Best Resume Formatting for the Transitioning Veteran 2017​

There are four main types of resume formatting. Choosing the right one for you matters. HRs are searching for information on your resume and will not waste time searching for it. Below I have provided the four main resume writing formats, and what I feel work best for the transitioning veteran.

Chronological Format: This format shows your work history and education starting with your most recent position at the top. This is the most desired resume format by HRs today and the most commonly used by transitioning veterans because of veterans consistent work experience while in the military. However, this may not be the best choice for you. This choice is best used when making a job change within the same field for either a similar position or a higher paying position within the came career path. This format shows an employer your professional experience and education with little or no lapse in employment. Often times, I see a resume that is done in chronological order with gaps. I always contact my client to find ways to possibly fill the gaps with work they may not have added, or if we should possibly choose another format that is better suited in their job search. An employer shows concern when they see gaps in your resume. So if you have them, this is not the right format for you. This is also not the right format if you are changing your career path like so many transitioning veterans are.

Functional Format: This format highlights your skills and experience in bullets at the beginning of your resume. Kind of like LinkedIn allows you to do at the bottom of your profile. This format helps when a lapse of employment may have occurred. You are not intended to add the dates of employment, simply what you have done. This format allows you to highlight your skills, certifications, and experiences at the top of your resume so HRs can know quickly what you are qualified to do. Remember, FIRST IMPRESSIONS are everything and your resume is what is between you and that potential interview. Employers are looking for what you can do. So when you have no “sales” experience with the military, but you were a fantastic interrogator, then it is better to present your skills front and center! Just be sure they translate to Corporate America terminology. I am happy to help you do that if needed.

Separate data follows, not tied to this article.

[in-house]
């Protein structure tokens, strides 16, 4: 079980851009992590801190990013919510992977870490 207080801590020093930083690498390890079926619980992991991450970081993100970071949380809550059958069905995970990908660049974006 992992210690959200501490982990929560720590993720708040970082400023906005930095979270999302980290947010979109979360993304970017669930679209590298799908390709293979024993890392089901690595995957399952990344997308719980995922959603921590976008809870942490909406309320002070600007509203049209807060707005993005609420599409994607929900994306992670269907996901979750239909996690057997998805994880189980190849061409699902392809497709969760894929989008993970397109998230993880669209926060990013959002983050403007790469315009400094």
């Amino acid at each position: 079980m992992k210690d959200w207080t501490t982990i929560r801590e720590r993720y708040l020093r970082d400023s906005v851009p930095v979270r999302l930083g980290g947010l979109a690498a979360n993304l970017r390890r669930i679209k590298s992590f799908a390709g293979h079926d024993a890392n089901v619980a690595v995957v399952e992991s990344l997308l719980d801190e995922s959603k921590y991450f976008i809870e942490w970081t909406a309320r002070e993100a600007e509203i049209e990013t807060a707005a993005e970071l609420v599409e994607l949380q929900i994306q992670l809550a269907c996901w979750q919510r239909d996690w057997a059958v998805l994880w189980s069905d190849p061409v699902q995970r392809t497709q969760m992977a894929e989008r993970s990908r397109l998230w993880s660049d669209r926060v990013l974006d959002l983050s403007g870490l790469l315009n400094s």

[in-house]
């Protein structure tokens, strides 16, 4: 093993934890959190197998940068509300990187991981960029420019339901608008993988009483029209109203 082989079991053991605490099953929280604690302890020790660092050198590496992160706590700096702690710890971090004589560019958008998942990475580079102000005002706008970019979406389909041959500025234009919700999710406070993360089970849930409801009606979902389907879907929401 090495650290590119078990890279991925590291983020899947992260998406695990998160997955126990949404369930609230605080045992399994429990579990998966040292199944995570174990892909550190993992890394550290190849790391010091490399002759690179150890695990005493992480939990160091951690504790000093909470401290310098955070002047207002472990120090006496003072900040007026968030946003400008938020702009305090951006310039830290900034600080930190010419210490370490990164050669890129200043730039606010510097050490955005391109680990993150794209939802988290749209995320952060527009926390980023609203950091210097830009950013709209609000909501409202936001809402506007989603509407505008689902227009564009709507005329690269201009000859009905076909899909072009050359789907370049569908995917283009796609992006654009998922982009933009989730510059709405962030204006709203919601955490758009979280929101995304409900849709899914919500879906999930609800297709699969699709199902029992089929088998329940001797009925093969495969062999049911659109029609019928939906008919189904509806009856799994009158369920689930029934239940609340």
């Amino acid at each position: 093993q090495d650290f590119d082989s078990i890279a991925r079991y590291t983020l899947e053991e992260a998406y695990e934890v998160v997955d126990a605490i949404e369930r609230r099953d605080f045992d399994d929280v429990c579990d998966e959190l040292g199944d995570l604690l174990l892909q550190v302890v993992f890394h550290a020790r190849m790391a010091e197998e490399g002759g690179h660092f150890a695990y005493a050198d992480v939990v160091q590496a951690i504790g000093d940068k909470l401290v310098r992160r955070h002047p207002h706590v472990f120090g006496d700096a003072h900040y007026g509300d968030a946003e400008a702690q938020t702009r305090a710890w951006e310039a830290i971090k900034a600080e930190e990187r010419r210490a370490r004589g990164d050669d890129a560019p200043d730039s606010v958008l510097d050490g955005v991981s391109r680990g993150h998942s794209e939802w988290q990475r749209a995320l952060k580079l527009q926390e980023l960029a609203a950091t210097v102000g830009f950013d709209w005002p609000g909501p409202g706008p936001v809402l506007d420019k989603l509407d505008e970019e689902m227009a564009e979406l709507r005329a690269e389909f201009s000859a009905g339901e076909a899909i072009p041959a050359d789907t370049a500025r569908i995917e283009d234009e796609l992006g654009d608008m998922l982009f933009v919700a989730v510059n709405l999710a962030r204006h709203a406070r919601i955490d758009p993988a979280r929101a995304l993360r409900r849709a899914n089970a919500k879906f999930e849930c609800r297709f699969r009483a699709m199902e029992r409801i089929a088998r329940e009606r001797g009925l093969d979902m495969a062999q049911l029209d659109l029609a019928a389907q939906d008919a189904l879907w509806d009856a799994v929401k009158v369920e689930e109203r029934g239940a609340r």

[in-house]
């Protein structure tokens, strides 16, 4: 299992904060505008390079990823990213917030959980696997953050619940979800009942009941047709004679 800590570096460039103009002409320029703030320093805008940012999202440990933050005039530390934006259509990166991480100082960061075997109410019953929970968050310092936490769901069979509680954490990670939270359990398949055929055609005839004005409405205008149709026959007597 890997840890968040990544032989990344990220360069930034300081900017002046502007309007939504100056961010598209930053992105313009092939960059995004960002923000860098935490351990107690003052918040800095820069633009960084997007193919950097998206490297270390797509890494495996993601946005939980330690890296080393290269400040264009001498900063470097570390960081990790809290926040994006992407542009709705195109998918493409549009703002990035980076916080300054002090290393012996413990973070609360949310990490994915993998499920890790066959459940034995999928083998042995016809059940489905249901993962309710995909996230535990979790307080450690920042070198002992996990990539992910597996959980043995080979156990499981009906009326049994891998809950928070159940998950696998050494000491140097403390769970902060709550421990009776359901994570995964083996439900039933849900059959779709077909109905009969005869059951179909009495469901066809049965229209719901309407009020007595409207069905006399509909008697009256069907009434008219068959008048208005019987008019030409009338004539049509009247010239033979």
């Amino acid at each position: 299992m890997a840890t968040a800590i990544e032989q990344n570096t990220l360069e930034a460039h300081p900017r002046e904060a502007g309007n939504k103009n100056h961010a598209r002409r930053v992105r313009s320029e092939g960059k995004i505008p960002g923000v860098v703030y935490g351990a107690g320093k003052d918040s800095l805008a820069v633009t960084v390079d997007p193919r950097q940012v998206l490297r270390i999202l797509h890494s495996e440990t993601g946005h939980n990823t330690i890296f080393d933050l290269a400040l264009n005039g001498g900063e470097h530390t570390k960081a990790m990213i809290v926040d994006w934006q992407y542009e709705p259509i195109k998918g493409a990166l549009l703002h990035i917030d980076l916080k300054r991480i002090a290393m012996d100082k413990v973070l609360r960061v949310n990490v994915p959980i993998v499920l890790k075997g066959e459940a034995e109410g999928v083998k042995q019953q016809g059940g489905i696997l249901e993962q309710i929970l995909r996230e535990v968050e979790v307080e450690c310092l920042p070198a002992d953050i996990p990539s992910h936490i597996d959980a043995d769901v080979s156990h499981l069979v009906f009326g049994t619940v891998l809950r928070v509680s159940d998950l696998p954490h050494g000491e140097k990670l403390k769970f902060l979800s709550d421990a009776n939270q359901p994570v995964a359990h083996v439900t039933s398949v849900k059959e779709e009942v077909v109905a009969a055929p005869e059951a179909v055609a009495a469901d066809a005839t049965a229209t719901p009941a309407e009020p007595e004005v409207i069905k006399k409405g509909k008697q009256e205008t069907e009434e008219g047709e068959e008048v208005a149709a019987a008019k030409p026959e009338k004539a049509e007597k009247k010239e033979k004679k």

If choosing this format and have a solid education, with little work in military and lots of skills, it is a good idea to use this format, but add education under your objective or summary and before your skills.

Combination Format: This resume format is best for the transitioning veteran that has 7+ years experience, education and a clear direction as to what job they are looking to apply for in the advancement to their career. It combines both chronological and functional formatting into one. This highlights your skills and also breaks down your career in the military into specific parts. This format helps show HRs your skills and experience when translated properly. Please note: Your resume should never exceed two pages, but this doesn’t mean to omit things.

Targeted Format: This format is a completely customized resume, geared toward a specific job, that your past work history and education have prepared you for. Your summary/objective, your work experience, and education make you the BEST candidate for that specific job. This will rarely be used for those transitioning from the military into Corporate America. This format is very time consuming and you want to be very sure you do not embellish your experience when using this format. This format, however, is very helpful to the transitioning veteran who desires to work as a civilian contractor or within another government position that requires similar experience, clearance, etc. that the transitioning veterans possess.


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